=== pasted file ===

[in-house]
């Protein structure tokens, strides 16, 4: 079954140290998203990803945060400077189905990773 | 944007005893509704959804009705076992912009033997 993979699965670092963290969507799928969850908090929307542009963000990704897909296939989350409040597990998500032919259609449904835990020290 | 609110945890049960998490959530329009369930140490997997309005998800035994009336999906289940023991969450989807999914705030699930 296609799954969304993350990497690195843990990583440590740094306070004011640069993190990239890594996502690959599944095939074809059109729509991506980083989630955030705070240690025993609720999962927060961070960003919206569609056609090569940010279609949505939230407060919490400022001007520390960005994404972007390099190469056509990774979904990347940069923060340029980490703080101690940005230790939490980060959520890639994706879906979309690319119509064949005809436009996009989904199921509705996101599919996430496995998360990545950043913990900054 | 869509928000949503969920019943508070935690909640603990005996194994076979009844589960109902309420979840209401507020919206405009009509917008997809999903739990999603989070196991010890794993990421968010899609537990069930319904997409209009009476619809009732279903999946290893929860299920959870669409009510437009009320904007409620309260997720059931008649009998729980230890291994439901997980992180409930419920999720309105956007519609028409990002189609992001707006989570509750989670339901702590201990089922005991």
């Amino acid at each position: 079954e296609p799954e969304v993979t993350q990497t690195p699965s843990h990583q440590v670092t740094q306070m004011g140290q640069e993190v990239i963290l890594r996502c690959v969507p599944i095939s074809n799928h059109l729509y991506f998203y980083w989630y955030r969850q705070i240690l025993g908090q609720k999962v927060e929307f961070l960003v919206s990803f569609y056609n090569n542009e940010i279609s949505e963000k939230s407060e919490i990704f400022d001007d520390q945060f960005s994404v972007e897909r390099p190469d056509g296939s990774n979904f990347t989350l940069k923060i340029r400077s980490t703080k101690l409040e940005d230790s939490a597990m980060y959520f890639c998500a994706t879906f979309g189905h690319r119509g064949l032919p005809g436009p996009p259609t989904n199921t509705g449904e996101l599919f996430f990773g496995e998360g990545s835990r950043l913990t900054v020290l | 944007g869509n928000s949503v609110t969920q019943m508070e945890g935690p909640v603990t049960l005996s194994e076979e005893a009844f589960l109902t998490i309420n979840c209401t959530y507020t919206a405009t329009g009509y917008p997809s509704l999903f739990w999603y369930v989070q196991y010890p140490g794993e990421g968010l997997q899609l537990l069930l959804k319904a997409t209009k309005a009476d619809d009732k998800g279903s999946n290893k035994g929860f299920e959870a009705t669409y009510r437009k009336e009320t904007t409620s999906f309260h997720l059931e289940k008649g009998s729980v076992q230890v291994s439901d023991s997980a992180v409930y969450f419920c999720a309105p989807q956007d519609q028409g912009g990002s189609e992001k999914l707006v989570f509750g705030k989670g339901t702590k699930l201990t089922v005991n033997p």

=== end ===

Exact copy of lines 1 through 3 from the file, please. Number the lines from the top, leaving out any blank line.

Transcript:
[in-house]
């Protein structure tokens, strides 16, 4: 079954140290998203990803945060400077189905990773 | 944007005893509704959804009705076992912009033997 993979699965670092963290969507799928969850908090929307542009963000990704897909296939989350409040597990998500032919259609449904835990020290 | 609110945890049960998490959530329009369930140490997997309005998800035994009336999906289940023991969450989807999914705030699930 296609799954969304993350990497690195843990990583440590740094306070004011640069993190990239890594996502690959599944095939074809059109729509991506980083989630955030705070240690025993609720999962927060961070960003919206569609056609090569940010279609949505939230407060919490400022001007520390960005994404972007390099190469056509990774979904990347940069923060340029980490703080101690940005230790939490980060959520890639994706879906979309690319119509064949005809436009996009989904199921509705996101599919996430496995998360990545950043913990900054 | 869509928000949503969920019943508070935690909640603990005996194994076979009844589960109902309420979840209401507020919206405009009509917008997809999903739990999603989070196991010890794993990421968010899609537990069930319904997409209009009476619809009732279903999946290893929860299920959870669409009510437009009320904007409620309260997720059931008649009998729980230890291994439901997980992180409930419920999720309105956007519609028409990002189609992001707006989570509750989670339901702590201990089922005991």
């Amino acid at each position: 079954e296609p799954e969304v993979t993350q990497t690195p699965s843990h990583q440590v670092t740094q306070m004011g140290q640069e993190v990239i963290l890594r996502c690959v969507p599944i095939s074809n799928h059109l729509y991506f998203y980083w989630y955030r969850q705070i240690l025993g908090q609720k999962v927060e929307f961070l960003v919206s990803f569609y056609n090569n542009e940010i279609s949505e963000k939230s407060e919490i990704f400022d001007d520390q945060f960005s994404v972007e897909r390099p190469d056509g296939s990774n979904f990347t989350l940069k923060i340029r400077s980490t703080k101690l409040e940005d230790s939490a597990m980060y959520f890639c998500a994706t879906f979309g189905h690319r119509g064949l032919p005809g436009p996009p259609t989904n199921t509705g449904e996101l599919f996430f990773g496995e998360g990545s835990r950043l913990t900054v020290l | 944007g869509n928000s949503v609110t969920q019943m508070e945890g935690p909640v603990t049960l005996s194994e076979e005893a009844f589960l109902t998490i309420n979840c209401t959530y507020t919206a405009t329009g009509y917008p997809s509704l999903f739990w999603y369930v989070q196991y010890p140490g794993e990421g968010l997997q899609l537990l069930l959804k319904a997409t209009k309005a009476d619809d009732k998800g279903s999946n290893k035994g929860f299920e959870a009705t669409y009510r437009k009336e009320t904007t409620s999906f309260h997720l059931e289940k008649g009998s729980v076992q230890v291994s439901d023991s997980a992180v409930y969450f419920c999720a309105p989807q956007d519609q028409g912009g990002s189609e992001k999914l707006v989570f509750g705030k989670g339901t702590k699930l201990t089922v005991n033997p």